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Dealing With Customer Contracts in a Period of Declining Prices

By Mitch Klingher

May 18, 2023

More and more customers are compelling converters to enter into contractual commitments. The contracts can contain clauses about inventory levels, delivery commitments, volume rebates, and various other terms. However, all contain some sort of mechanism to adjust prices when the published price of containerboard moves. The more sophisticated buyers want to have some certainty about what will happen to their packaging prices when the price of the basic raw material—paper—changes. Our larger integrated brothers, which tend to deal with larger companies, have had a large part of their output under contract for many years, and this trend has been accelerating rapidly in the realm of the independent converter for the past 10 years or so. Let’s spend a little time analyzing the financial aspects of the pricing mechanisms of these contracts.

First, we need to understand that paper in general is purchased by the ton and packaging sold by the square foot. So, to understand how to convert paper price changes to packaging, we need to understand the concept of basis weight. Basis weight is simply how many pounds per thousand square feet the paper weighs. For example, containerboard with a basis weight of 42 means that 1,000 square feet of this paper weighs 42 pounds. Pretty simple, right? Where it gets a little more complicated is that corrugated board is a combination of two layers of flat linerboard paper and one layer of fluted medium paper, and the size of the flute varies with each grade of board and each machine used to combine the board. This is called the take-up factor. So, B flute uses more medium than E flute, and older machines use slightly more paper in the process than more modern machines.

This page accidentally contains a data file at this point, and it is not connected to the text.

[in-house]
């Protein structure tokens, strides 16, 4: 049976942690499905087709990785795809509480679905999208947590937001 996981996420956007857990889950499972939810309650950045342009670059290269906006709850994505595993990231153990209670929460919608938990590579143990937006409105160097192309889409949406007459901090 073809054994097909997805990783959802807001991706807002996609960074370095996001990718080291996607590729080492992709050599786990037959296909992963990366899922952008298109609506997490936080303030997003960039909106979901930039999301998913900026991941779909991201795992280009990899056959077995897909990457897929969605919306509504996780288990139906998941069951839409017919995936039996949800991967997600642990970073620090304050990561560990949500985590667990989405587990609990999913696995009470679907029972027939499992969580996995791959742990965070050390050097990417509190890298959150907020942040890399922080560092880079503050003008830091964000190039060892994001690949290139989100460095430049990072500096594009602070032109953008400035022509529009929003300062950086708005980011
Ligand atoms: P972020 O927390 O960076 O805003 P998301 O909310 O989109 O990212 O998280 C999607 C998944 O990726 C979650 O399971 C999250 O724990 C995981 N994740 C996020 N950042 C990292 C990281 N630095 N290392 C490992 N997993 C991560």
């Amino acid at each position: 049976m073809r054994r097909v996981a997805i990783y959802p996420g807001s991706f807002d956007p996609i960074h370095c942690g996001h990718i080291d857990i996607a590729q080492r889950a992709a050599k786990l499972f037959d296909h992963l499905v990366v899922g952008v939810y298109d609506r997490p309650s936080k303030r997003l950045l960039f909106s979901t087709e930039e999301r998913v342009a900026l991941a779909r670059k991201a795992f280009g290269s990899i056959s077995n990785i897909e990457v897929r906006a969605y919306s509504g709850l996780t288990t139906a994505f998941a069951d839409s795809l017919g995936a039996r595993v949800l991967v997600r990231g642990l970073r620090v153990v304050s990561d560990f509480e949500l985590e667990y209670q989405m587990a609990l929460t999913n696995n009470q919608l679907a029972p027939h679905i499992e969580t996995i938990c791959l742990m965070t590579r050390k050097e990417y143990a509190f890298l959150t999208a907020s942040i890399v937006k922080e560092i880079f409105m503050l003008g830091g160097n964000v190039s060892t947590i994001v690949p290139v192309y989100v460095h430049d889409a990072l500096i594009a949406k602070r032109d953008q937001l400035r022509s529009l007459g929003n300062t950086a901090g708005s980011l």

Without trying to make this too complicated, in order to craft reasonable pricing mechanisms in a customer contract, we need to have a sense of how heavy the packaging we are selling is. The most common grade of combined board is ECT 32, which is often made using 33-pound liner board and 23-pound medium board. C-fluted board on a modern machine will generally have a take-up factor of 1.45/1, so the calculation for the weight of ECT 32 board made this way would be:

(33 lbs. + 33 lbs. + (23 lbs. x 1.45)) = 99 lbs./msf (thousand square feet)

In order to make the following calculations easier, we will round this off to 100 and make the assumption that ECT 32 board has a basis weight of 100 (lbs./msf).

The next part of the puzzle involves converting dollars per ton to dollars per msf, and the formula for this conversion is as follows:

($/ton x lbs./msf)/2000 (lbs./ton) = $/msf

Therefore, if the price of paper drops $50/ton, and you are selling your customer packaging that has a basis weight of 100, then the change in the raw cost of paper is (($50/ton x 100 lbs./msf)/2000 lbs./ton) $2.50 per msf. If you are running your own corrugator, then these calculations are real and second nature to you. If you are a sheet plant purchasing sheets, the pass-through of the paper decrease may vary from these calculations, but you need to understand them in order to negotiate a reasonable deal with your supplier.

Your customer probably doesn’t fully understand these concepts and is trying to somehow extrapolate between the percent change in the price of containerboard to their packaging. The waters are muddied even further by how you approached prior increases or decreases with them and your need to recoup nonpaper costs in these inflationary times. Notwithstanding any of this, you need to have the following information before you begin to negotiate these kinds of terms with a customer:

  1. What is the average basis weight of the packaging you are selling that customer?
  2. What will your cost of sheets be before and after the published change in the price of paper?
  3. What is the current sales price per msf of the packaging you are selling this customer?